Documentary on media killings in Nepal
In March 2018, the NGO Freedom Forum released a documentary about journalists who were killed and disappeared during the armed conflict between the Communist Party of Nepal (Maoist) and the government, which was fought from 1996 to 2006.
The documentary notes that 24 journalists were killed, while some were disappeared in Nepal during this period. Families of those killed still await justice.
In April 2018, at an international conference to address impunity in South Asia hosted by the Nepal Human Rights Commission, Attorney General Agni Kharel committed to addressing impunity and working with victims’ groups and civil society.
Tibetans in Nepal denied from holding march
Nepali officials declined permission for Tibetan refugees residing in Nepal to hold a rally to commemorate the Tibetan National Uprising Day on 10th March and advised the refugees against organising gatherings or demonstrations.
Exiled Tibetans have been protesting regularly ever since a deadly riot broke out in the Tibetan capital Lhasa on 14th March 2008, followed by demonstrations in other Tibetan areas of China. Many Tibetans are furious over the crackdown against protesters in Tibet and resent China’s decades-old rule of the Himalayan region.
A report by the International Campaign for Tibet shows a direct correlation between the deepening investment and aid from China and the increasing vulnerability of Tibetans in Nepal. In a Chinese state media report, Beijing described its investment as a reward to Nepal for its “important role in guarding against Tibetan separatists”. Activities deemed unacceptable include gathering for prayers on the birthday of the Dalai Lama and displaying the Tibetan flag.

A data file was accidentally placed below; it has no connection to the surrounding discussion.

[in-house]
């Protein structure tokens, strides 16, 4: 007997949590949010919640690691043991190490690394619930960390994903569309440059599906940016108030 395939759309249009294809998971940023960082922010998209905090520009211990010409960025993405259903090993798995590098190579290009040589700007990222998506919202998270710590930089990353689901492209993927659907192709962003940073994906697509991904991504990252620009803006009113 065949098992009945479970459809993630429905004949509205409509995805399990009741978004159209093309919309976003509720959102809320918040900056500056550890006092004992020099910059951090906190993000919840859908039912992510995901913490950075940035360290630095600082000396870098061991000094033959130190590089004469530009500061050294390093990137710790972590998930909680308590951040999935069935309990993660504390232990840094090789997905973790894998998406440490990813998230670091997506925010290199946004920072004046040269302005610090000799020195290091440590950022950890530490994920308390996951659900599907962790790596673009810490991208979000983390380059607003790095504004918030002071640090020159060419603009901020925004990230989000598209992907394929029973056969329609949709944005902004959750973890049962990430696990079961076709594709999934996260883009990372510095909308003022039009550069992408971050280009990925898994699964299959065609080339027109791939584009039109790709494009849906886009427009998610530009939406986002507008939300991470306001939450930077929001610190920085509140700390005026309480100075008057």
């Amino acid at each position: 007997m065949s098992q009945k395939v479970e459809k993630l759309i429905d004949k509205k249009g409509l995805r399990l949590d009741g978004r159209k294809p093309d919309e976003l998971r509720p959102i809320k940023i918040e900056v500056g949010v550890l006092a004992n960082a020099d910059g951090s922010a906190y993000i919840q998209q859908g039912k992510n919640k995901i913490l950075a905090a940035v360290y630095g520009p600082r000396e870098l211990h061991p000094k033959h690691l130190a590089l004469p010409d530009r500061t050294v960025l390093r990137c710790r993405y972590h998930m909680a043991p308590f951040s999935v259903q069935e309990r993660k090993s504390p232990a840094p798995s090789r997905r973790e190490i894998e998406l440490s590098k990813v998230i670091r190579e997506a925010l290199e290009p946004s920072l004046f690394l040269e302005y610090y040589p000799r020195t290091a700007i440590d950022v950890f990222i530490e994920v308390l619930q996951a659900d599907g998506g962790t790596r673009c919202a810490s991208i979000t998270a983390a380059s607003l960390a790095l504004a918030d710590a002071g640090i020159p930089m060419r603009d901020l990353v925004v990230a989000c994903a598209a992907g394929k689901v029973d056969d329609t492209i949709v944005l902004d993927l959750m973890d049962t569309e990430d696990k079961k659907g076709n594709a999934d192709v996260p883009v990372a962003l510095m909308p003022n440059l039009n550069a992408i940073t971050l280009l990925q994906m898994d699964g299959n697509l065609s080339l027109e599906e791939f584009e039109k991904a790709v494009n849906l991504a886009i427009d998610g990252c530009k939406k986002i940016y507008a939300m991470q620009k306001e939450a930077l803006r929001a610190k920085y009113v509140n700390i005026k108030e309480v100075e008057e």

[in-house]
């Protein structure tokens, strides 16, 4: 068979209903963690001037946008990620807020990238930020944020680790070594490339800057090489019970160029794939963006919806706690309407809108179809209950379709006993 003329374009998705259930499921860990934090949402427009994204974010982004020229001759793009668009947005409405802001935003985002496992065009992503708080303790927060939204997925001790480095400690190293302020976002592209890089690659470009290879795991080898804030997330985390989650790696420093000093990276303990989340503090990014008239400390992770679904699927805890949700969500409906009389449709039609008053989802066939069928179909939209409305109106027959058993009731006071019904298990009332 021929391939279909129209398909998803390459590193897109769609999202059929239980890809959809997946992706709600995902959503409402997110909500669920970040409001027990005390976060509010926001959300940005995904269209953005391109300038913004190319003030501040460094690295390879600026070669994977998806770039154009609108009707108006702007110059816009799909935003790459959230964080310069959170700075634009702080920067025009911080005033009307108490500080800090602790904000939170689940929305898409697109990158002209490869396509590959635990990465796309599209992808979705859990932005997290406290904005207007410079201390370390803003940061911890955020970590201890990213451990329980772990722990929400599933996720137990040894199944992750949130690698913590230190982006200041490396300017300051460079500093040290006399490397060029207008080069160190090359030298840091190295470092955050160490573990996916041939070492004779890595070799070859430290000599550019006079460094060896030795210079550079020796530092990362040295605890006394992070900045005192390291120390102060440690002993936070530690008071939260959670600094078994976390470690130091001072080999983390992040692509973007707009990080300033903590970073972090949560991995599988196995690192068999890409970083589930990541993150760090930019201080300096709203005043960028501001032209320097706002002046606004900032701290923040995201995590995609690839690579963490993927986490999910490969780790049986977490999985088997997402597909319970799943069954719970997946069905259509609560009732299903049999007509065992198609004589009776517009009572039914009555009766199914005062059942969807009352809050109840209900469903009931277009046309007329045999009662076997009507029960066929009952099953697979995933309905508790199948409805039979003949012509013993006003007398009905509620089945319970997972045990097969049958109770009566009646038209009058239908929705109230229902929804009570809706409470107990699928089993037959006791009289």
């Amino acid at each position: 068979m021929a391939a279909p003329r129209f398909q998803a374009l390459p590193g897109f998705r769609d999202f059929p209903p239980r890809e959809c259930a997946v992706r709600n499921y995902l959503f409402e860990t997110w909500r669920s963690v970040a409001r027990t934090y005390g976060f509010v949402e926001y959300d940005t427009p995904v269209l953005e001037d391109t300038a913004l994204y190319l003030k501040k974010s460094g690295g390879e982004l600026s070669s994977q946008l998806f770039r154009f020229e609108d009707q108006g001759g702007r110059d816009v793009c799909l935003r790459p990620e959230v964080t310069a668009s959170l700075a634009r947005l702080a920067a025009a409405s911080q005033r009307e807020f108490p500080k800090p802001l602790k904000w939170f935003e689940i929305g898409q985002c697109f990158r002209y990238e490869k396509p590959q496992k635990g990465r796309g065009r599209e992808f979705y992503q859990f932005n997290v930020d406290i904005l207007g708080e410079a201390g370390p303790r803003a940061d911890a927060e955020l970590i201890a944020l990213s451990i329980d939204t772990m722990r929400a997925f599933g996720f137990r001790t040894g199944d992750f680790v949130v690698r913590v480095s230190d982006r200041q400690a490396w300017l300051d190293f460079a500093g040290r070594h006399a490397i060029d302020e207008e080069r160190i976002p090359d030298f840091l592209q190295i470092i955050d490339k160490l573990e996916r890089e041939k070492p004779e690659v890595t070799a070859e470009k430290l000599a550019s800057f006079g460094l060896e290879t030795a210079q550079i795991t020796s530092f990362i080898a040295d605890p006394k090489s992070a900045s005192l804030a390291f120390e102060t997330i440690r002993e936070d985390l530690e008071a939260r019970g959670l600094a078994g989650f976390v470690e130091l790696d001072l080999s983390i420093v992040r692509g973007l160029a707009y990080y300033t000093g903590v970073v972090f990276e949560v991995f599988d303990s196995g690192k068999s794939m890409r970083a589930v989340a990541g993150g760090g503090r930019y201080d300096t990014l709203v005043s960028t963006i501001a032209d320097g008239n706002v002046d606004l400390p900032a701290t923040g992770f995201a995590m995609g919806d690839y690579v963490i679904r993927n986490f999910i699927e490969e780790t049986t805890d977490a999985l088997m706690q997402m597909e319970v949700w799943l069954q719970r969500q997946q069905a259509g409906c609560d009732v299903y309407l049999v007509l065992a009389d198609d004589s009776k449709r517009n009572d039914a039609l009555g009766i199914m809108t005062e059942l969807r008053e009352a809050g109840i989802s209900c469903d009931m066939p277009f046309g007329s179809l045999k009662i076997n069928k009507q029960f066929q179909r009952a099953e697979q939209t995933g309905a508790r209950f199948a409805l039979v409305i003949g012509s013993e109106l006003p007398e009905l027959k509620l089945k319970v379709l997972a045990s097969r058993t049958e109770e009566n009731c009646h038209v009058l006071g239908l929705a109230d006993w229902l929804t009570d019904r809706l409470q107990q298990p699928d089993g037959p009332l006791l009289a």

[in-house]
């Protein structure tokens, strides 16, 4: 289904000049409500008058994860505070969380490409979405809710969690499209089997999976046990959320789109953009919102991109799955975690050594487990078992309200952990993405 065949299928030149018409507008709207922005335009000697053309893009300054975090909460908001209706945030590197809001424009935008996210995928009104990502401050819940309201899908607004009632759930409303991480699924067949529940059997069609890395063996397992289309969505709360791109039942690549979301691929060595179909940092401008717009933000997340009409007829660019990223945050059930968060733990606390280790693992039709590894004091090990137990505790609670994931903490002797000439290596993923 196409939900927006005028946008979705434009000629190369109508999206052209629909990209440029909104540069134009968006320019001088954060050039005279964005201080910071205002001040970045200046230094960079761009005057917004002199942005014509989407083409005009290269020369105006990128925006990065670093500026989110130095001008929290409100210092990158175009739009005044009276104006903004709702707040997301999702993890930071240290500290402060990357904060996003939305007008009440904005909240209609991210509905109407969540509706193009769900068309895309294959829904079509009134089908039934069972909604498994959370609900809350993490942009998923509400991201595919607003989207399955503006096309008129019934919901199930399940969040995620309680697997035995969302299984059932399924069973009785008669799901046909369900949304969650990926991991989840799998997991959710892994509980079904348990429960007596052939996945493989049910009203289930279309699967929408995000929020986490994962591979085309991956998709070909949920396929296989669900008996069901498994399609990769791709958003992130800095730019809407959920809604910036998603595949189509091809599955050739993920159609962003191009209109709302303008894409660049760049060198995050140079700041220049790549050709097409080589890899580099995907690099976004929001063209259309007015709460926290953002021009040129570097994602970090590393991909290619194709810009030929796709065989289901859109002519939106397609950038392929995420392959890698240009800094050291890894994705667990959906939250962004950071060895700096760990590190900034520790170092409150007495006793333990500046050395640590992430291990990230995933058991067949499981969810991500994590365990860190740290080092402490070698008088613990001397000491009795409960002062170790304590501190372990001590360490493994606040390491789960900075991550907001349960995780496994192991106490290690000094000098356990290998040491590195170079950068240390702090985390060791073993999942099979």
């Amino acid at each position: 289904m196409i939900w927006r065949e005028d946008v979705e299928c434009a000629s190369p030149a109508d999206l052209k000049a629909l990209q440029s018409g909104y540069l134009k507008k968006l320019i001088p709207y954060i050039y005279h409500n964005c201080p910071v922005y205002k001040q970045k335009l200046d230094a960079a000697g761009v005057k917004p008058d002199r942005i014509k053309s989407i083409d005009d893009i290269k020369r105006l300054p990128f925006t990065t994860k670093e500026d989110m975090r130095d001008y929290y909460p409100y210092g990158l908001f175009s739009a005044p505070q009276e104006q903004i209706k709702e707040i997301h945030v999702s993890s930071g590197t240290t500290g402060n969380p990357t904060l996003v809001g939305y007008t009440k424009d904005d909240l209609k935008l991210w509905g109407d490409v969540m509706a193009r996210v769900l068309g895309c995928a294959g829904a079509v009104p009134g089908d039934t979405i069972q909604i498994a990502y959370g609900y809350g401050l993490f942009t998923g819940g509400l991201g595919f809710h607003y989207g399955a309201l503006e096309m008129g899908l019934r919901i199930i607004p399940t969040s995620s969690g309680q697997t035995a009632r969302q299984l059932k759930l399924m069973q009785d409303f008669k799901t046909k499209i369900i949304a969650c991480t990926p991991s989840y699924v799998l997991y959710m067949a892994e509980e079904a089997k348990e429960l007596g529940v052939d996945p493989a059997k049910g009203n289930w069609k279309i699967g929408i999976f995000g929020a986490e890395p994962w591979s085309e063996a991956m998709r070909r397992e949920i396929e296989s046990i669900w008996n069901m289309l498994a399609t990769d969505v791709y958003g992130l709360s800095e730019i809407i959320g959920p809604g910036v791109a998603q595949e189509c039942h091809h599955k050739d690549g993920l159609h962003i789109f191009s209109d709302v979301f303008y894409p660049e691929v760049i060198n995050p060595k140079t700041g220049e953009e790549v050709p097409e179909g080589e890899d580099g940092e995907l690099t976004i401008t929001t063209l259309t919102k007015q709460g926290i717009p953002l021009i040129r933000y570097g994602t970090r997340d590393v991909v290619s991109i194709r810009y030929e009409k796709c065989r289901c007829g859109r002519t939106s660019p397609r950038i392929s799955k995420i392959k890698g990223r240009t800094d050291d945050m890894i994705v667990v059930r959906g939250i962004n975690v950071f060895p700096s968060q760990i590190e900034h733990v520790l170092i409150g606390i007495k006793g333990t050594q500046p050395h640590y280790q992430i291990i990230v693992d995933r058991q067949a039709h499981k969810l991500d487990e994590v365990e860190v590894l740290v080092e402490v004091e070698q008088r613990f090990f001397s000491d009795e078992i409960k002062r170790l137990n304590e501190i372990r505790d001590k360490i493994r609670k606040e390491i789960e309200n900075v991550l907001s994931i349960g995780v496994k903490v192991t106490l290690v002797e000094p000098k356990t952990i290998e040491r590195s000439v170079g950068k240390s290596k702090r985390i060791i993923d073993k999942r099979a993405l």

Activists arrested at sit-in against impunity.
Activists from the Human Rights and Peace Society (HURPES) organised a sit-in in front of Prime Minister’s residence on 31st March to protest impunity around the Tikapur incident and to demand immediate ratification of the International Criminal Court's Rome Statute.
The Tikapur incident relates to the killings of eight police personnel and a child in Tikapur, Kailali district, on 24th August 2015, after they fired tear gas into crowds of thousands of Tharu protestors, who had taken to the streets against federal boundaries proposed by the government during negotiations for a new constitution and to demand a separate, autonomous province. Members of the indigenous Tharu community in Nepal’s Tarai plains were then subjected to arbitrary arrests, torture and ill-treatment at the hands of the police in connection with the killings of the police.
Police arrested 34 individuals at the sit-in including founding President of HURPES Krishna Pahadi for gathering around a prohibited zone.
Police attack journalist covering demonstration